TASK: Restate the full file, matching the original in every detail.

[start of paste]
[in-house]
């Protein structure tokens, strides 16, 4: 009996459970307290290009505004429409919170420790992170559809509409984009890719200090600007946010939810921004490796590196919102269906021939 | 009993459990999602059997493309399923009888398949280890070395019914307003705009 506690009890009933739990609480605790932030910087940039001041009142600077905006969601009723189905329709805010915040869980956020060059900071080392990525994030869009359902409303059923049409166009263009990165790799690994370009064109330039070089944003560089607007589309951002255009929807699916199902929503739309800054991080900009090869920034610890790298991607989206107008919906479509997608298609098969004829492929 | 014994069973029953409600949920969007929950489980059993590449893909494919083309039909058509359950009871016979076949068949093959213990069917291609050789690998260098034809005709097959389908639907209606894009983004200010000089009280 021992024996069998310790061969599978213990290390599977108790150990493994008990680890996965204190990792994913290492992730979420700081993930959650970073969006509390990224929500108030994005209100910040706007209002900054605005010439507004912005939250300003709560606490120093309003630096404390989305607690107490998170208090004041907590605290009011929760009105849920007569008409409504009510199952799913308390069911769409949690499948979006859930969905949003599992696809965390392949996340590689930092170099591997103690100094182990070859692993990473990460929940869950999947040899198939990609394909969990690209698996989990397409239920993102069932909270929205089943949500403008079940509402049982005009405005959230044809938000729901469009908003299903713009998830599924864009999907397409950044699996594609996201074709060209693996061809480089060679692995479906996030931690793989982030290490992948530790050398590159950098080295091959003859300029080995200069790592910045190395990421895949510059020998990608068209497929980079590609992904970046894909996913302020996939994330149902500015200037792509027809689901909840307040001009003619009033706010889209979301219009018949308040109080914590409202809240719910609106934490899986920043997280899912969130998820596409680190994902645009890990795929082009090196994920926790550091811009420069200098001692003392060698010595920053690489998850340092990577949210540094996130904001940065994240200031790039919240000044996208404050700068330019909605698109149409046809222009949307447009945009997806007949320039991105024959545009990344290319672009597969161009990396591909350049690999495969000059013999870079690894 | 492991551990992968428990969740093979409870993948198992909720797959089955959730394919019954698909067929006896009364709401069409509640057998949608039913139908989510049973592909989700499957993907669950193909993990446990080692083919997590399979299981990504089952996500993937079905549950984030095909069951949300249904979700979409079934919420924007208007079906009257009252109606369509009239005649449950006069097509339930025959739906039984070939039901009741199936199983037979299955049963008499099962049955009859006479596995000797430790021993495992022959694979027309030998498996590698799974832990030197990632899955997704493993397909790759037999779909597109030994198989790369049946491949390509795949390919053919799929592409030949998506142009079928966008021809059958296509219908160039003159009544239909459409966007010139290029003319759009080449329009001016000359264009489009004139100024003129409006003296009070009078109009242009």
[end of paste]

[in-house]
């Protein structure tokens, strides 16, 4: 009996459970307290290009505004429409919170420790992170559809509409984009890719200090600007946010939810921004490796590196919102269906021939 | 009993459990999602059997493309399923009888398949280890070395019914307003705009 506690009890009933739990609480605790932030910087940039001041009142600077905006969601009723189905329709805010915040869980956020060059900071080392990525994030869009359902409303059923049409166009263009990165790799690994370009064109330039070089944003560089607007589309951002255009929807699916199902929503739309800054991080900009090869920034610890790298991607989206107008919906479509997608298609098969004829492929 | 014994069973029953409600949920969007929950489980059993590449893909494919083309039909058509359950009871016979076949068949093959213990069917291609050789690998260098034809005709097959389908639907209606894009983004200010000089009280 021992024996069998310790061969599978213990290390599977108790150990493994008990680890996965204190990792994913290492992730979420700081993930959650970073969006509390990224929500108030994005209100910040706007209002900054605005010439507004912005939250300003709560606490120093309003630096404390989305607690107490998170208090004041907590605290009011929760009105849920007569008409409504009510199952799913308390069911769409949690499948979006859930969905949003599992696809965390392949996340590689930092170099591997103690100094182990070859692993990473990460929940869950999947040899198939990609394909969990690209698996989990397409239920993102069932909270929205089943949500403008079940509402049982005009405005959230044809938000729901469009908003299903713009998830599924864009999907397409950044699996594609996201074709060209693996061809480089060679692995479906996030931690793989982030290490992948530790050398590159950098080295091959003859300029080995200069790592910045190395990421895949510059020998990608068209497929980079590609992904970046894909996913302020996939994330149902500015200037792509027809689901909840307040001009003619009033706010889209979301219009018949308040109080914590409202809240719910609106934490899986920043997280899912969130998820596409680190994902645009890990795929082009090196994920926790550091811009420069200098001692003392060698010595920053690489998850340092990577949210540094996130904001940065994240200031790039919240000044996208404050700068330019909605698109149409046809222009949307447009945009997806007949320039991105024959545009990344290319672009597969161009990396591909350049690999495969000059013999870079690894 | 492991551990992968428990969740093979409870993948198992909720797959089955959730394919019954698909067929006896009364709401069409509640057998949608039913139908989510049973592909989700499957993907669950193909993990446990080692083919997590399979299981990504089952996500993937079905549950984030095909069951949300249904979700979409079934919420924007208007079906009257009252109606369509009239005649449950006069097509339930025959739906039984070939039901009741199936199983037979299955049963008499099962049955009859006479596995000797430790021993495992022959694979027309030998498996590698799974832990030197990632899955997704493993397909790759037999779909597109030994198989790369049946491949390509795949390919053919799929592409030949998506142009079928966008021809059958296509219908160039003159009544239909459409966007010139290029003319759009080449329009001016000359264009489009004139100024003129409006003296009070009078109009242009």